- For the gouge on the inside cover, I can make spackle (leather shavings + PVA) and cram it in there. Afterwards, I can cover up the area with an onlay.
- The tear near the cover joint is probably in the world’s worst location. I can use an onlay to cover it, but I can’t let it interfere with the joint. The fact is that a bit of that hole is going to show. Poo.
Karen made some super-thin onlays for me, which was awesome. I’ll show you how it all turns out when I’m done playing book doctor.
That’s all the work we did on our books today, other than putting them under weight. Karen said that we needed to wait until our covers settled down before we could attach the end papers. It looks like I’ll have more work to do when I get home!
By the way, I haven’t yet mentioned that the text block we bound included actual text – it was from The Art of Bookbinding: A Practical Treatise by Joseph William Zaehnsdorf. The book was originally published in 1890 and it’s now in the public domain.
Karen’s hubby printed copies of the text for us to bind – what a nice guy! If you’d like to do this yourself, you can download a copy of the book here.
But the day wasn’t over yet – did I mention that there were plaquettes? We worked on these a bit earlier in the week, but there wasn’t much to talk about…until today. Today was Let Your Plaquette Have It Day.
Note: Our cover leather came to us pre-populated with an onlay that was not back-pared. I missed the whole story, but I did learn that this was due to the occurrence of the Leather-Spokeshave Incident of 2016.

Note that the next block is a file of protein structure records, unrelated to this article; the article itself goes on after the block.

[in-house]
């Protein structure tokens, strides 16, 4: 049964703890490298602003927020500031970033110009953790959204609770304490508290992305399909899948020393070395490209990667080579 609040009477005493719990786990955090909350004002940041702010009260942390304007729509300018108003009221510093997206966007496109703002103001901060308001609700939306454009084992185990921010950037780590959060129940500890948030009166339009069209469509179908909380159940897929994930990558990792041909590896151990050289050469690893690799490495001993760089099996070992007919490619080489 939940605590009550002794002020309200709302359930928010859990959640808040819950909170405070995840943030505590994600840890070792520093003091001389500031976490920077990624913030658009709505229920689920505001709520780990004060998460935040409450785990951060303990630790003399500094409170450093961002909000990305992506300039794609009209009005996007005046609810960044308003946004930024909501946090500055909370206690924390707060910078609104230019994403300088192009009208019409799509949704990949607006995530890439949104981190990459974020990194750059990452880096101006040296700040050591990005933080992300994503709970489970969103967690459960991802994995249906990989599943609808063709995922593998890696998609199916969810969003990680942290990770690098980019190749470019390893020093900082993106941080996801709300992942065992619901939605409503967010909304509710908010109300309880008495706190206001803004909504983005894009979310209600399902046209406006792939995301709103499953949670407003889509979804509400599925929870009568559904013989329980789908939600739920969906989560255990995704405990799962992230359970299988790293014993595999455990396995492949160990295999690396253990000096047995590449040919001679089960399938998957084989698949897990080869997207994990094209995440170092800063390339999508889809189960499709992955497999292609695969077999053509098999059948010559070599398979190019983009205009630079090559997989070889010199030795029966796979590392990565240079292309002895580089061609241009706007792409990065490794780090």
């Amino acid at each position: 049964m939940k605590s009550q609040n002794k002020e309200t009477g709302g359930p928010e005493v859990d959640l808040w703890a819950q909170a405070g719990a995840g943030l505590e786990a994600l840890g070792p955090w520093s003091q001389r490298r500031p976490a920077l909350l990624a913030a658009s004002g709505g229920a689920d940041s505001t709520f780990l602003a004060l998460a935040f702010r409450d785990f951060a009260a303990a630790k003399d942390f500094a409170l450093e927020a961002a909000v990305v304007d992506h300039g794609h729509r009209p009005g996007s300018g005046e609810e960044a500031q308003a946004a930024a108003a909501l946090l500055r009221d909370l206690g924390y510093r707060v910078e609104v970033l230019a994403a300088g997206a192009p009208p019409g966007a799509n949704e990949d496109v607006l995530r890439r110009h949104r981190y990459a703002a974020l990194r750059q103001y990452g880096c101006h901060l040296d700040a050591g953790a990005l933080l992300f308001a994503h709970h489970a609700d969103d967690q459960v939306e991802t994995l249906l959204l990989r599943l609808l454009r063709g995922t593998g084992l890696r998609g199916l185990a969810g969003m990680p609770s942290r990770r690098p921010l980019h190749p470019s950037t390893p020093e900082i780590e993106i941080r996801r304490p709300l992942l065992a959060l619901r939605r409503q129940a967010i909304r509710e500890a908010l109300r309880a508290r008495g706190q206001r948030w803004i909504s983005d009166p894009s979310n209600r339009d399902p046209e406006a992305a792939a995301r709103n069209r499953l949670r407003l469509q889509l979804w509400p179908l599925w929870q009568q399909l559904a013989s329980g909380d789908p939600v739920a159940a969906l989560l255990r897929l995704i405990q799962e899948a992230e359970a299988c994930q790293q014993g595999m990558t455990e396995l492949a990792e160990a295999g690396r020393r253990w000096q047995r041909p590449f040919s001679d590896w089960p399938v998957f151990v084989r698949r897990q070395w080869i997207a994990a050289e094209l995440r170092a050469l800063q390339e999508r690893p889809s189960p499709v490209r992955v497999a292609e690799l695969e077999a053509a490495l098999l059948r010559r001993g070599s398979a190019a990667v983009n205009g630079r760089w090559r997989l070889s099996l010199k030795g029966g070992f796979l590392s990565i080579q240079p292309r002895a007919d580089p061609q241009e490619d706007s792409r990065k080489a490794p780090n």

Karen showed us different decorative techniques for spicing up our plaquettes. The first technique I tried was inlaid lines. It all started with scoring a line in the leather using a bone folder. Easy enough.
Then you cut a super-thin strip of pared leather (0.3 mm thick) the same width as your scored line. Brush paste on the back of the strip.
Brush some PVA on a piece of mylar and drag the leather strip through it, making sure to cover the back evenly. Lay the strip in the scored line and trim as needed. Cover the area with mylar and rub it down with a bone folder. If you get oozing PVA, just wipe it off with a wet sponge.
Next, I decided to try a simple onlay. I had some wicked-thin leather scraps left over from another workshop, so I didn’t have to do any paring. I just cut out a small shape, pasted it out, then attached it to the cover with PVA.
Last came tooling, which is essentially a controlled scorching of leather. I was really worried about burning myself. I hadn’t yet cut myself during the week, so I figured that an injury was on its way. Thankfully, I escaped unscathed.
After heating up shaped metal tools, you apply the hot tips to the leather to create marks. Well look at that, I made another line.
And then a little swirl on my onlay. What a cutie!
And that’s the very last thing I did, so that brings this class to a close. Sadness.
Many thanks to you, my short-term worktable. You were good to me, with your large surface and storage below. I have no love for you, stool. You had no lower rungs where I could prop my feet. Boo.
If you’re on the fence about taking one of Karen’s classes, don’t be. I’m a repeat customer for a reason – actually several reasons. Karen is a skilled, kind, and patient teacher. And damn funny.
And speaking of funny, I’m so very sad to report that today is the final day of Karen quotes. Enjoy these last nuggets:
I yakety-yak so much.
It’s not me. It’s the skin.
Another ship in the armada that has sailed.
I don’t know what I want and I’m not making good decisions.